Commercial and residential day-care centers soon may be allowed to locate near each other.
Carson City planning commissioners approved an ordinance Thursday which, pending Board of Supervisor approval July 18, will change a rule that demanded facilities be separated by 500 feet. They also approved a change to day care rules so that residential day-care facilities can be located across both arterial and collector streets, not just arterials.
However, commissioners removed a residency requirement proposed in the ordinance that defined commercial day-care facilities as those without permanent residents and residential day cares as those with permanent residents.
Commissioner Roger Sedway argued day-care facilities shouldn't be defined by whether the operator lives in them or not. Rather, he argued, they should continue to be classified by their location in a particular zone. Sedway noted adding the residency definition would change to commercial only one day-care facility in the community -- that of Ron Gutzman, whose house at 2109 S. Roop St. is rented by Carrie Henson for Little Tykes Daycare.
The changes to the day-care ordinance were suggested by planning commissioners during a May discussion over whether to allow Henson a permit to move her facility to her home next door. Under the 500-foot rule, the move wasn't permitted. Henson is appealing that decision to the Board of Supervisors.
However, the ordinance changes which could have allowed Henson to move were deleted from the proposed ordinance Thursday. The ordinance as originally proposed would have defined Gutzman's facility, which he leases as a day care under an old permit that follows a facility rather than an operator, as a commercial center despite its location in a residentially zoned area.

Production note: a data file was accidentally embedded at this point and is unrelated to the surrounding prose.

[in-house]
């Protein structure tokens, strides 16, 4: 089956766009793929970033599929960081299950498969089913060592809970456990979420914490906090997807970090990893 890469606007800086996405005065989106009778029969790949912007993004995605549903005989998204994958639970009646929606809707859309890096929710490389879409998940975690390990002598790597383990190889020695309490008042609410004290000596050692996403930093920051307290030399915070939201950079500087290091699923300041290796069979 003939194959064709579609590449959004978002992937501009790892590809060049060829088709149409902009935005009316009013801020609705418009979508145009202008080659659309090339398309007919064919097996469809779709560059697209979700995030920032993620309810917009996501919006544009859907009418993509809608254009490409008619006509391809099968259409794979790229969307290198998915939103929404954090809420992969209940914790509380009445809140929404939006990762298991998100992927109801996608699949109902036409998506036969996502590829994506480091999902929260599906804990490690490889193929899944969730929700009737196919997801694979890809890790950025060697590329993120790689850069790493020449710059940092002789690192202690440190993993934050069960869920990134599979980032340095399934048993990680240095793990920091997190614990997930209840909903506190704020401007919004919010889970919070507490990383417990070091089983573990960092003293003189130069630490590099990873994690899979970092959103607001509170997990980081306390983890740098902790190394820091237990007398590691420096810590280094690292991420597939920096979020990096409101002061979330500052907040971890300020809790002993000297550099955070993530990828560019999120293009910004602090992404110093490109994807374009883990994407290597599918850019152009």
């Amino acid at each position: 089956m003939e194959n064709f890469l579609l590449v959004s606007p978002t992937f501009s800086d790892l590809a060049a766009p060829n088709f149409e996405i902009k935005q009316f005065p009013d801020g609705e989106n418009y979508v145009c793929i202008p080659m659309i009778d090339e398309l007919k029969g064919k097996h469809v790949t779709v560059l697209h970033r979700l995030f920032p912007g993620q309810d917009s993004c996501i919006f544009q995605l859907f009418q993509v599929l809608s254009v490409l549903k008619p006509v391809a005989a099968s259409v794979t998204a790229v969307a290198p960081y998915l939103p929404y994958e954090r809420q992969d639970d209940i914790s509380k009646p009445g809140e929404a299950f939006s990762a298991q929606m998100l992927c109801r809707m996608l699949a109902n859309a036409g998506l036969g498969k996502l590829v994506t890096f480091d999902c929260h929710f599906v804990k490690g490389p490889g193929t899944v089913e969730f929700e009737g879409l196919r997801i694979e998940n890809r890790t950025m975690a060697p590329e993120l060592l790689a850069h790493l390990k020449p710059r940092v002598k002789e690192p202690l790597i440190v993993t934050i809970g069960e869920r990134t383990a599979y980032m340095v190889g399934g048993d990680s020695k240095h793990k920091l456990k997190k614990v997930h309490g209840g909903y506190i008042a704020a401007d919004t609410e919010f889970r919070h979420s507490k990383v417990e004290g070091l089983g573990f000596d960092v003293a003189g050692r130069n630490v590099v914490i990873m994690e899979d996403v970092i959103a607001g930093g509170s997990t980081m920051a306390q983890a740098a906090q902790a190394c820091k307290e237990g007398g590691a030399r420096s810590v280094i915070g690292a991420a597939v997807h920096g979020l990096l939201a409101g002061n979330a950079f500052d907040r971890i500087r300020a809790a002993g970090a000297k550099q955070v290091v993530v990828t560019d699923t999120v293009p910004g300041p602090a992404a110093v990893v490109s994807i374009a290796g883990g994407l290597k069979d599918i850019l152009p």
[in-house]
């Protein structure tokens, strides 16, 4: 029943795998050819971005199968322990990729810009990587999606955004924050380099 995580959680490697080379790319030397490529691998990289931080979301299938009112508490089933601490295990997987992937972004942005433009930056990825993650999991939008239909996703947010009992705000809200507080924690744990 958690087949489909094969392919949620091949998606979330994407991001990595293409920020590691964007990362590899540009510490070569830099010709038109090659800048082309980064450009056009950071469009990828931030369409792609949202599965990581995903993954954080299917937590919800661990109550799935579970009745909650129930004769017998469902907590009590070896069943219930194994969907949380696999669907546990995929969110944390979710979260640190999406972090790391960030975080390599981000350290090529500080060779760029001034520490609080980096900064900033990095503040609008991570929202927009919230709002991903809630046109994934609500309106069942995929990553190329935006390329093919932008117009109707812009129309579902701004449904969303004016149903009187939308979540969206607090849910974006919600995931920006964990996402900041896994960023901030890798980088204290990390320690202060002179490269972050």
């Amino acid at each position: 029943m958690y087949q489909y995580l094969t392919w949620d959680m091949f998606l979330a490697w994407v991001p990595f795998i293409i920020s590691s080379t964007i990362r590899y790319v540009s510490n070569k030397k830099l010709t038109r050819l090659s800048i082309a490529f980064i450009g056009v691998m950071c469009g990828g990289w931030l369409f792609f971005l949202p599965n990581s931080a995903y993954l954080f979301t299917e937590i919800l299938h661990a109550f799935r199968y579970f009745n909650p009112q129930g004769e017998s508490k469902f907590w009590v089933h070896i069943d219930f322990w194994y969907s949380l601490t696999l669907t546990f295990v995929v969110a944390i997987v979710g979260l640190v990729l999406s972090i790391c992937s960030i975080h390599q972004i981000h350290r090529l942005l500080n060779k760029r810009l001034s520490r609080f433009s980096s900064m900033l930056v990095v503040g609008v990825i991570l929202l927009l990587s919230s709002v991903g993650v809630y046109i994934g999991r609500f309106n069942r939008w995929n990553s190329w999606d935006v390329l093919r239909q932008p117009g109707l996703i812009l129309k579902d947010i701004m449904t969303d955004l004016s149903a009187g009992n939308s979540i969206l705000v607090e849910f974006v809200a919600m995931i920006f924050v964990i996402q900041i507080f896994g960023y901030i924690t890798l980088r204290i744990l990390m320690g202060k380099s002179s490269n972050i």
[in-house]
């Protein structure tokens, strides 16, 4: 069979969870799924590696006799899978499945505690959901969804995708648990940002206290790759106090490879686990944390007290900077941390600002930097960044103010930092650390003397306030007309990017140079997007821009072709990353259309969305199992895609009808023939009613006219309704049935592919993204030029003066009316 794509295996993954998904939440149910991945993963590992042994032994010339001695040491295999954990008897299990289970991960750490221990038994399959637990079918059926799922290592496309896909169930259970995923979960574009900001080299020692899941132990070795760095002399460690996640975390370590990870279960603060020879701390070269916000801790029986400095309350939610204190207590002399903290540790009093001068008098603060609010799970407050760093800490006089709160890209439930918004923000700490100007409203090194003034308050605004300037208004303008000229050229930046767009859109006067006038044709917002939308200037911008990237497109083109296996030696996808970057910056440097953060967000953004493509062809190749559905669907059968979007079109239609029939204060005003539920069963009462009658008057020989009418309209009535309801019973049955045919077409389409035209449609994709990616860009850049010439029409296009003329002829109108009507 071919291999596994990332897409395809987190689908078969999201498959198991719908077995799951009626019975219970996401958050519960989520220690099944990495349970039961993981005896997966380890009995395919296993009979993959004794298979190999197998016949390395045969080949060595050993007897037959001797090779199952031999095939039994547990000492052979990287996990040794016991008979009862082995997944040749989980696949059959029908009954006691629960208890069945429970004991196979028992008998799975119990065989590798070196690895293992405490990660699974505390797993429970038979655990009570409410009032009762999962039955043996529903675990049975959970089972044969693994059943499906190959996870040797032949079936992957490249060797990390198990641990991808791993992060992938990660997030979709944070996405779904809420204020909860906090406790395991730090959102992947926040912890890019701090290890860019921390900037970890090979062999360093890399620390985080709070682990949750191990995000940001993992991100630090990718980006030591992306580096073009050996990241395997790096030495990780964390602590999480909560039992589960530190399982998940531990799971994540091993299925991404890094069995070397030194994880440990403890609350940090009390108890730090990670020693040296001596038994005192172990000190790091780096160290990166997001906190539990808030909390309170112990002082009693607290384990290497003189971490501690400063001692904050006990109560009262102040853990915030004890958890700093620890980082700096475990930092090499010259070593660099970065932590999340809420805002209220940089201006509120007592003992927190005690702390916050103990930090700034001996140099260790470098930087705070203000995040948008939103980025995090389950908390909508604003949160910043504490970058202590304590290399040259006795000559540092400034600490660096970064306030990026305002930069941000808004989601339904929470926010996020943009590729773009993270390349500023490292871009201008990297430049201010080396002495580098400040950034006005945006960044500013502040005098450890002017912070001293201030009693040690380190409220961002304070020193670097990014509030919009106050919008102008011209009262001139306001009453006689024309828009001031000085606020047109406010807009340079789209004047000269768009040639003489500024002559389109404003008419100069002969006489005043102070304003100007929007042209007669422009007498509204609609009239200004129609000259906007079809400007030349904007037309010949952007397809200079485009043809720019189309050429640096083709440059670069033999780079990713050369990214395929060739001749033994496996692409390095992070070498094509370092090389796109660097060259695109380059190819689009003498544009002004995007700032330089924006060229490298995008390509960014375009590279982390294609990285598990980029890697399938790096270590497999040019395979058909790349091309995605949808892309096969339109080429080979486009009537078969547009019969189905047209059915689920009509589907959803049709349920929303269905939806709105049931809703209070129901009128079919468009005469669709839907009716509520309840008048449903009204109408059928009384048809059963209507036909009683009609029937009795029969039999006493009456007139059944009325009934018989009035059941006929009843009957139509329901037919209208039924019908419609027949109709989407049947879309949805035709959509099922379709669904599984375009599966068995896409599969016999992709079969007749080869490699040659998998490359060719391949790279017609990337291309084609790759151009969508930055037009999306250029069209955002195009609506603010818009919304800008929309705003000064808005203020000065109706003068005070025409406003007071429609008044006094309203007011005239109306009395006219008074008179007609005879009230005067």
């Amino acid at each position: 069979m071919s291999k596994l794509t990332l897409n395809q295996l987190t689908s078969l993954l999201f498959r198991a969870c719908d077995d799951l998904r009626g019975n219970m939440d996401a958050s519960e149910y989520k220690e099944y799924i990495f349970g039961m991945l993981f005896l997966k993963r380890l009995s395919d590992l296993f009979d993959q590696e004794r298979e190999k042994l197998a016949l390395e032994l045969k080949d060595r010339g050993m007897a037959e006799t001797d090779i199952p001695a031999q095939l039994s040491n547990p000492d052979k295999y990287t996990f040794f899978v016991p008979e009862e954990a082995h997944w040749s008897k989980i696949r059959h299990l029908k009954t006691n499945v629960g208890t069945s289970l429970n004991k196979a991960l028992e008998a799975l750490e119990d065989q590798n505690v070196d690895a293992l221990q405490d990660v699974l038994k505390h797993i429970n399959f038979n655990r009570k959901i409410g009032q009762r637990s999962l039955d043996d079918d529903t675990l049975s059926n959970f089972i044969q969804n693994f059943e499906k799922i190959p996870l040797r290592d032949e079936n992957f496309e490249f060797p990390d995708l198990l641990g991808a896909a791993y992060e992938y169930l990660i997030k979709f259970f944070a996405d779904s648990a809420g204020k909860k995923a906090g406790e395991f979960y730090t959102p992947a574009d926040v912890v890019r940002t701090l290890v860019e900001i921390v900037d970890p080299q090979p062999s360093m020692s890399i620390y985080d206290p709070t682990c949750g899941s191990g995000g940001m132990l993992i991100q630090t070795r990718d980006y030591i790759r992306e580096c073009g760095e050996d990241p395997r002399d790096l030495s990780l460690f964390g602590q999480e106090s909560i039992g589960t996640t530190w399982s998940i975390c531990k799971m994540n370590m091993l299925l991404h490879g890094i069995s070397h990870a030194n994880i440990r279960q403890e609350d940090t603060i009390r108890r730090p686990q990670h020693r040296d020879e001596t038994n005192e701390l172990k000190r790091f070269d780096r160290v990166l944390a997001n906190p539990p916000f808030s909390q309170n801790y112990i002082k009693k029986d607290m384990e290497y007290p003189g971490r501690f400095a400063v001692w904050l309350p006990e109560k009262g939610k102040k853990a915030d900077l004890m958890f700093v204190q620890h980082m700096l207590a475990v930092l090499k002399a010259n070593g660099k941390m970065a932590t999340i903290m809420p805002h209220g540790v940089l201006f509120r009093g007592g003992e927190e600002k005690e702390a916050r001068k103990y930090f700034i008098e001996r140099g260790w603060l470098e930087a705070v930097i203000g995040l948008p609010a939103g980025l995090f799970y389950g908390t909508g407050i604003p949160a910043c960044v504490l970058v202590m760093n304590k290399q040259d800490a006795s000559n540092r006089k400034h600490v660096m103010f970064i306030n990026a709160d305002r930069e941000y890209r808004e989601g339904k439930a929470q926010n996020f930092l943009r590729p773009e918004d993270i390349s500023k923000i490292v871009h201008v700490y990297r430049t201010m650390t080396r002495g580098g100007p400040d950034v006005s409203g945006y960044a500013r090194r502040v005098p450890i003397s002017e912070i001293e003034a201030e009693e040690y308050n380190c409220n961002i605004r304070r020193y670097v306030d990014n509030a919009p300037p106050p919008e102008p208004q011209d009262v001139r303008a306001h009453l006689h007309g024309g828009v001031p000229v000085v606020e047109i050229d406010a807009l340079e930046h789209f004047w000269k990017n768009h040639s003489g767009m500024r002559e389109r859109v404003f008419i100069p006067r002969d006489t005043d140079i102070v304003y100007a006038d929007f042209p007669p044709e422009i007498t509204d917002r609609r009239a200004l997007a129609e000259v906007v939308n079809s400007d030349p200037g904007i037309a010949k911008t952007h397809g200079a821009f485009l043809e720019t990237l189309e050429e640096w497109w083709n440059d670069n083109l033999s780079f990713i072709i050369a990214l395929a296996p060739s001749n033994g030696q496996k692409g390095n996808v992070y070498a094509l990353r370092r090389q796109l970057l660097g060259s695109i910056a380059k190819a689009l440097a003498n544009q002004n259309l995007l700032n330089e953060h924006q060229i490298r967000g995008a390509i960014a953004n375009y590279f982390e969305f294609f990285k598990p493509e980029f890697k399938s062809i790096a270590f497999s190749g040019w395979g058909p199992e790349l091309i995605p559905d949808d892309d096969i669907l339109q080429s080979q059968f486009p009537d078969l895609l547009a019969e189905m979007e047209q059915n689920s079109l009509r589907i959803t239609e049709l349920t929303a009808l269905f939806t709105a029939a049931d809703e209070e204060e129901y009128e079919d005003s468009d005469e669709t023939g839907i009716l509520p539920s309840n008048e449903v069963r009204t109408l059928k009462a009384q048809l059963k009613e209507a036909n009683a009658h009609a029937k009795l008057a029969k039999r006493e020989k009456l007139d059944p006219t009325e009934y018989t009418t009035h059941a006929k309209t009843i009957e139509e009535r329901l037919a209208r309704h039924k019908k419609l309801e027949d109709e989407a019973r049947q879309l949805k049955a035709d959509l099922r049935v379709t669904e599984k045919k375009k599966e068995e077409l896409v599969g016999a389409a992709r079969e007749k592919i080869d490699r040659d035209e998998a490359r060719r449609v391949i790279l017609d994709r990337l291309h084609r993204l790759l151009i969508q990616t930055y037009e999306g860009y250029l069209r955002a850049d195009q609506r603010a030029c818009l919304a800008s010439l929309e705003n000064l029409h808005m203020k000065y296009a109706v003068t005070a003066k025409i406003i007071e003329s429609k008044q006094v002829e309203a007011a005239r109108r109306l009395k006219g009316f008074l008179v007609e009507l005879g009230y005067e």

Commissioners were irritated that despite the ordinance's application city-wide, it was clearly trying to address a specific situation.
In other business, commissioners also received their first look at a new rate structure for planning services, which will raise fees for permits to appeals as much as 95 percent.
Sedway argued the commission shouldn't have a say in how much the fees go up as the revenues are intended to enhance city coffers. Because of that, the decision to raise and how much should lay with city supervisors, he said.
Other commissioners disagreed, but were concerned about the effect of levying the rates at once. Commissioner John Peery suggested a tiered system that would see the new service fees come into being gradually.
Christianson also mused that the fees might be a way to offset property tax increases in the face of declining sales tax revenues. He also wondered if some of the proposed fees, which would still be subsidized by the city between 60 and 70 percent, would prohibit projects by homeowners and small businessmen.
A review of Carson City's planning fees shows the community development department only recoups $37,000 of the $865,000 it costs the department to process everything from special use permits to subdivision maps. A study of fee-related services shows the city subsidizes a variety of development permits between 95 percent and 100 percent.
Planners are looking for community input on the fee increases, and will continue to review the proposed increases. For information, call 887-2188.